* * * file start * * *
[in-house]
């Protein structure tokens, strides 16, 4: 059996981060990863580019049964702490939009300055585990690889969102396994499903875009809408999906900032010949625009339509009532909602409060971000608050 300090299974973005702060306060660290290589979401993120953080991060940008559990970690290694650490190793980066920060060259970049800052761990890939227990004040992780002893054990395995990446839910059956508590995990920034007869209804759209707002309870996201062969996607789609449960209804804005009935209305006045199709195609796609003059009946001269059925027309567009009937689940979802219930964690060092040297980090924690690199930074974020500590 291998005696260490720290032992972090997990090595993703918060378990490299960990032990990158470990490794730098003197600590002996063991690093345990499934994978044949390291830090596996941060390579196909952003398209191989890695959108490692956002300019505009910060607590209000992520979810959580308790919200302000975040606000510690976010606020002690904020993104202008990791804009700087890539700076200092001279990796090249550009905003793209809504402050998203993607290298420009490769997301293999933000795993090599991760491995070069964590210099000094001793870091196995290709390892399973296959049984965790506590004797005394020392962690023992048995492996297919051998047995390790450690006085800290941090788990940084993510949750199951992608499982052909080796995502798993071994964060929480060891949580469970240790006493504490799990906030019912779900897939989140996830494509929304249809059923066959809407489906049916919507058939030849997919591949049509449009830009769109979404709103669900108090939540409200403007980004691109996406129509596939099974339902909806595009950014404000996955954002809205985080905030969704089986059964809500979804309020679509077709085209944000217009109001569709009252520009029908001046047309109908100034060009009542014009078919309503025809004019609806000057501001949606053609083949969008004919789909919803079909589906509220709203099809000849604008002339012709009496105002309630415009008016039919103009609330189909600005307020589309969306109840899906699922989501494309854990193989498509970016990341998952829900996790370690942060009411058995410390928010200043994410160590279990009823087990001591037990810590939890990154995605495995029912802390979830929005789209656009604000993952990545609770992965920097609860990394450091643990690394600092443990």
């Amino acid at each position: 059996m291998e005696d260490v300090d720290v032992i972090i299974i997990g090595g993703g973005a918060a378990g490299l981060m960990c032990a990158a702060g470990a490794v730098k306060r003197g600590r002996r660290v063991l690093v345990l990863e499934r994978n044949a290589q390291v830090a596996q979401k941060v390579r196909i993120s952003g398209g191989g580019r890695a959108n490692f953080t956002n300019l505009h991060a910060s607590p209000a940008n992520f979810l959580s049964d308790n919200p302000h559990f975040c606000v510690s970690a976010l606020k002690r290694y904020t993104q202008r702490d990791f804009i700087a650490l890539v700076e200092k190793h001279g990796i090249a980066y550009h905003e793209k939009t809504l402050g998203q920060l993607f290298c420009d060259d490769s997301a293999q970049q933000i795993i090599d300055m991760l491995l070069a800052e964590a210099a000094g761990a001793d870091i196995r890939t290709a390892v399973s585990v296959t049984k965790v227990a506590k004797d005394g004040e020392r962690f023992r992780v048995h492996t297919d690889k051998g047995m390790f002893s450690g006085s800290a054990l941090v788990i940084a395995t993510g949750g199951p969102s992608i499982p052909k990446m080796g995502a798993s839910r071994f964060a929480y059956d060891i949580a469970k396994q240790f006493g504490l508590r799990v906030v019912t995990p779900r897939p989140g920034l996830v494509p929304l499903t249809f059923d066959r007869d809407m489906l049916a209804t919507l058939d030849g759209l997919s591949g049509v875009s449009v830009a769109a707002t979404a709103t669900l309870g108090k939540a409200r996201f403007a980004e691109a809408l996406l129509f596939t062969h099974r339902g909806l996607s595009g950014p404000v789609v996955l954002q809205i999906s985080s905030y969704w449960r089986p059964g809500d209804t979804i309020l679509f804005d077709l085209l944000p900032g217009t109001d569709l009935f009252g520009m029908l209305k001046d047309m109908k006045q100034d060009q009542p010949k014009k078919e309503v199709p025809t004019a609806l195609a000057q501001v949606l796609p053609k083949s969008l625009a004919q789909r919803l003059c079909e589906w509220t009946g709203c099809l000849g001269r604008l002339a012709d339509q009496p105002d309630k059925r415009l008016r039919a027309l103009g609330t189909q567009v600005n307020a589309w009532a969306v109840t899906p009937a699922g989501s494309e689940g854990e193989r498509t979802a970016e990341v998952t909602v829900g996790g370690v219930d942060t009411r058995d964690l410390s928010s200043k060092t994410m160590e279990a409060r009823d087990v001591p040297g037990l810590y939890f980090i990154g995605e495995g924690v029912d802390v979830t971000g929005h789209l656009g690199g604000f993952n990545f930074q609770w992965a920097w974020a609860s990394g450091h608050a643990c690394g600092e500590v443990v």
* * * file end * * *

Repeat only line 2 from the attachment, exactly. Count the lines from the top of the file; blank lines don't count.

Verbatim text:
């Protein structure tokens, strides 16, 4: 059996981060990863580019049964702490939009300055585990690889969102396994499903875009809408999906900032010949625009339509009532909602409060971000608050 300090299974973005702060306060660290290589979401993120953080991060940008559990970690290694650490190793980066920060060259970049800052761990890939227990004040992780002893054990395995990446839910059956508590995990920034007869209804759209707002309870996201062969996607789609449960209804804005009935209305006045199709195609796609003059009946001269059925027309567009009937689940979802219930964690060092040297980090924690690199930074974020500590 291998005696260490720290032992972090997990090595993703918060378990490299960990032990990158470990490794730098003197600590002996063991690093345990499934994978044949390291830090596996941060390579196909952003398209191989890695959108490692956002300019505009910060607590209000992520979810959580308790919200302000975040606000510690976010606020002690904020993104202008990791804009700087890539700076200092001279990796090249550009905003793209809504402050998203993607290298420009490769997301293999933000795993090599991760491995070069964590210099000094001793870091196995290709390892399973296959049984965790506590004797005394020392962690023992048995492996297919051998047995390790450690006085800290941090788990940084993510949750199951992608499982052909080796995502798993071994964060929480060891949580469970240790006493504490799990906030019912779900897939989140996830494509929304249809059923066959809407489906049916919507058939030849997919591949049509449009830009769109979404709103669900108090939540409200403007980004691109996406129509596939099974339902909806595009950014404000996955954002809205985080905030969704089986059964809500979804309020679509077709085209944000217009109001569709009252520009029908001046047309109908100034060009009542014009078919309503025809004019609806000057501001949606053609083949969008004919789909919803079909589906509220709203099809000849604008002339012709009496105002309630415009008016039919103009609330189909600005307020589309969306109840899906699922989501494309854990193989498509970016990341998952829900996790370690942060009411058995410390928010200043994410160590279990009823087990001591037990810590939890990154995605495995029912802390979830929005789209656009604000993952990545609770992965920097609860990394450091643990690394600092443990």